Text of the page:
Homoerotic love between Christ and Krishna became the top LGBT spiritual arts story for 2010, the Jesus in Love Blog announced today.

The story that got the most page views for the year at the blog was "What if Christ and Krishna made love?" It celebrates new art and poetry about possible gay connections between two of the world’s greatest teachers of love. The post was viewed more than 2,140 times during the year.

The top seven LGBT spiritual arts stories of the year were named today by lesbian Christian author Kittredge Cherry. She founded to promote LGBT spirituality and the arts with a blog, e-newsletter and related websites.

“2010 was an exciting year for queer spirituality and the arts,” Cherry says. “Gay-affirming visions of an erotic Christ balanced alarming reports of religion being used as a weapon against LGBT people during the year. Queer people and our allies found strength and inspiration in the erotic Christ, the queer Virgin of Guadalupe and LGBT saints and martyrs."

Here’s a round-up of the year’s top stories with links to the original posts at the Jesus in Love Blog:

1. What if Christ and Krishna made love?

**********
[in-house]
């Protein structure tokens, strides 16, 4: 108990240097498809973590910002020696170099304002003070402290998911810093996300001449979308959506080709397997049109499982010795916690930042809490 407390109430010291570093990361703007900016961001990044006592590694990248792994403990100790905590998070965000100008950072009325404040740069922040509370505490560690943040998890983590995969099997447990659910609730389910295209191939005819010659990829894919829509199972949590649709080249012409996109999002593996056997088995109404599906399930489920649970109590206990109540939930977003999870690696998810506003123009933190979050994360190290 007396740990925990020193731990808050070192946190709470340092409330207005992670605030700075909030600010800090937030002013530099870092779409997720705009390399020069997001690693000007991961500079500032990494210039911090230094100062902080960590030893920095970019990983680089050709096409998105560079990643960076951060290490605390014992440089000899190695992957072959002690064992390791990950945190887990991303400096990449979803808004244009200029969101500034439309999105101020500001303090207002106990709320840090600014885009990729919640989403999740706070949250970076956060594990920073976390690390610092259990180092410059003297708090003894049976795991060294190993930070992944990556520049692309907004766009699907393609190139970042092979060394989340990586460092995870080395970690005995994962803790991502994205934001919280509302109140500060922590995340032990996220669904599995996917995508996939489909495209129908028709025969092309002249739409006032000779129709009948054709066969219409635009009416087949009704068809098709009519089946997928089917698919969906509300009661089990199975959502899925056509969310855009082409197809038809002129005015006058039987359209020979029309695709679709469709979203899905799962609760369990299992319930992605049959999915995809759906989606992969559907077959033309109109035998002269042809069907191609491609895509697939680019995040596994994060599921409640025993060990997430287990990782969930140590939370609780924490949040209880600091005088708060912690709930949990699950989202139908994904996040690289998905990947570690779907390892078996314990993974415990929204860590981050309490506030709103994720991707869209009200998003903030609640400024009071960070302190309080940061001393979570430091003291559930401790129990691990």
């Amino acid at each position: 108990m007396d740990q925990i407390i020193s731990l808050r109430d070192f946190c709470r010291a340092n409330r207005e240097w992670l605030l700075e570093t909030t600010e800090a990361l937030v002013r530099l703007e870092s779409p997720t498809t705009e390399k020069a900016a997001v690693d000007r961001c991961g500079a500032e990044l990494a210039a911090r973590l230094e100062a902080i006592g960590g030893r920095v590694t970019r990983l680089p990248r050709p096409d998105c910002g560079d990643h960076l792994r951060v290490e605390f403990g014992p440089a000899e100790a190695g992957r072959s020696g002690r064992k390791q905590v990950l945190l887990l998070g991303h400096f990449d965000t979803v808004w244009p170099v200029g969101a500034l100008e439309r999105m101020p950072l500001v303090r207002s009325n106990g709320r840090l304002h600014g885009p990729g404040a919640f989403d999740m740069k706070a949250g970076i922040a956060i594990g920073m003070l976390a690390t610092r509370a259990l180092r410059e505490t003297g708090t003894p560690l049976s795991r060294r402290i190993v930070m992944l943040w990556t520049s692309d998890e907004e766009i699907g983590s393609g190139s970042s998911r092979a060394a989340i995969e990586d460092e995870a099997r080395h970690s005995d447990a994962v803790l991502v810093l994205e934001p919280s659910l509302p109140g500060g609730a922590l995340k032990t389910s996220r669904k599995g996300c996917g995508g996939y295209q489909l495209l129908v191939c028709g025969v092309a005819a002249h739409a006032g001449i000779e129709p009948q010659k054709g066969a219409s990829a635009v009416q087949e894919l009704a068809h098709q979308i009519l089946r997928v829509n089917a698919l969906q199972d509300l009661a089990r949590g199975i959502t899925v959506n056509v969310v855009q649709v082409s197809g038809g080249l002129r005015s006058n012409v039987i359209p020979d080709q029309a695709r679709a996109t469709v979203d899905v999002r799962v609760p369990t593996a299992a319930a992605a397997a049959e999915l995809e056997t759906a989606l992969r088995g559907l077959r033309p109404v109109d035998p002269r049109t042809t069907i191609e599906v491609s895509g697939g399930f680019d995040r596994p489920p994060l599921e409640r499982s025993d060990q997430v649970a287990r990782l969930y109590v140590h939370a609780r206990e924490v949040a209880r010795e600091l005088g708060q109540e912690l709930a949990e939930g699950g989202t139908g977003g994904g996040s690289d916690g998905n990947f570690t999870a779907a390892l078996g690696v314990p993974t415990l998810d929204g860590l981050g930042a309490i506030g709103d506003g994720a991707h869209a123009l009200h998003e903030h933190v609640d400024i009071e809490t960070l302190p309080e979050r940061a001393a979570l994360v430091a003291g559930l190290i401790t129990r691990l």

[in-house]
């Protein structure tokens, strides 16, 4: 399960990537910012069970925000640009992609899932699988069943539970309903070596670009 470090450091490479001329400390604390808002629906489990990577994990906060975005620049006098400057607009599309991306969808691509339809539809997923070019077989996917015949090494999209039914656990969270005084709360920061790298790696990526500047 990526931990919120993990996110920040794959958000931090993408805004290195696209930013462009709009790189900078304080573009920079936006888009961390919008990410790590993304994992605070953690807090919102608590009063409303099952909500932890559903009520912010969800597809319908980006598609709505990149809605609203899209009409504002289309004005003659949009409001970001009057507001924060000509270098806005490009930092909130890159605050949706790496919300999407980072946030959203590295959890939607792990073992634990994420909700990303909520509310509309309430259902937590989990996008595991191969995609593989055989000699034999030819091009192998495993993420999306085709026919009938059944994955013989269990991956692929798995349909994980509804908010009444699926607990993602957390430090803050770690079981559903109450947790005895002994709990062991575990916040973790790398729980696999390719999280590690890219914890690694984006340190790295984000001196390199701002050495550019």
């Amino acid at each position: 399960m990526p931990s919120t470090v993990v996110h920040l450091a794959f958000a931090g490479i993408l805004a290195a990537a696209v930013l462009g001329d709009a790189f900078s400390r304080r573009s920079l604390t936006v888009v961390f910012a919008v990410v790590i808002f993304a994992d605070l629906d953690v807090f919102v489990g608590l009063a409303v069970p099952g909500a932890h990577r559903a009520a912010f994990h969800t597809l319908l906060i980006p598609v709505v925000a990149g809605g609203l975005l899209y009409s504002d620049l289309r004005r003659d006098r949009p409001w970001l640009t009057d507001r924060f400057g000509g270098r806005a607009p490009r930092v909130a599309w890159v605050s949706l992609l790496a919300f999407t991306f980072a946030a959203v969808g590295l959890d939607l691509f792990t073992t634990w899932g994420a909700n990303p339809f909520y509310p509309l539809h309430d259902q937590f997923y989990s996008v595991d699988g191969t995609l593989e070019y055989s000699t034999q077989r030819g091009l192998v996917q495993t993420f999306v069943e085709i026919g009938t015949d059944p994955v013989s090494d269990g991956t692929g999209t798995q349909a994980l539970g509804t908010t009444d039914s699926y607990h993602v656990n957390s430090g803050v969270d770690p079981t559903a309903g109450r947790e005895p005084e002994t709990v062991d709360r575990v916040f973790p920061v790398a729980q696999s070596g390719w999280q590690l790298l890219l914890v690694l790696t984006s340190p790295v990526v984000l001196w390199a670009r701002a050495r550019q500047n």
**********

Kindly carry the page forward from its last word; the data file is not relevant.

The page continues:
"What if Christ and Krishna made love?" was the most popular story of 2010 with 2,140 page views. A possible gay relationship between two of the world's great religious teachers of love is explored in art and poetry, including the work of Brian Day and Alex Donis.

Most interesting photo of 2010
"Crucifix" by Elisabeth Olson Wallen
2. Erotic Christ/ Rethinking Sin and Grace for LGBT People Today
An essay on the Erotic Christ launched this blog’s major five-part series "Rethinking Sin and Grace for LGBT People Today" by gay Asian-American theologian Patrick Cheng. It was the year's second most popular story here with 1,241 page views. In the introductory post, Cheng wrote, “If the Erotic Christ is understood as God’s deepest desire to be in relationship with us, then sin – defined as what opposes the Erotic Christ – can be understood as exploitation, or the complete lack of mutuality or concern for the needs and desires, sexual or otherwise, of another person.” The photo for this post, "Crucifix" by Elisabeth Olson Wallen, was rated the most interesting photo of the year at Jesus in Love’s Flickr image archive.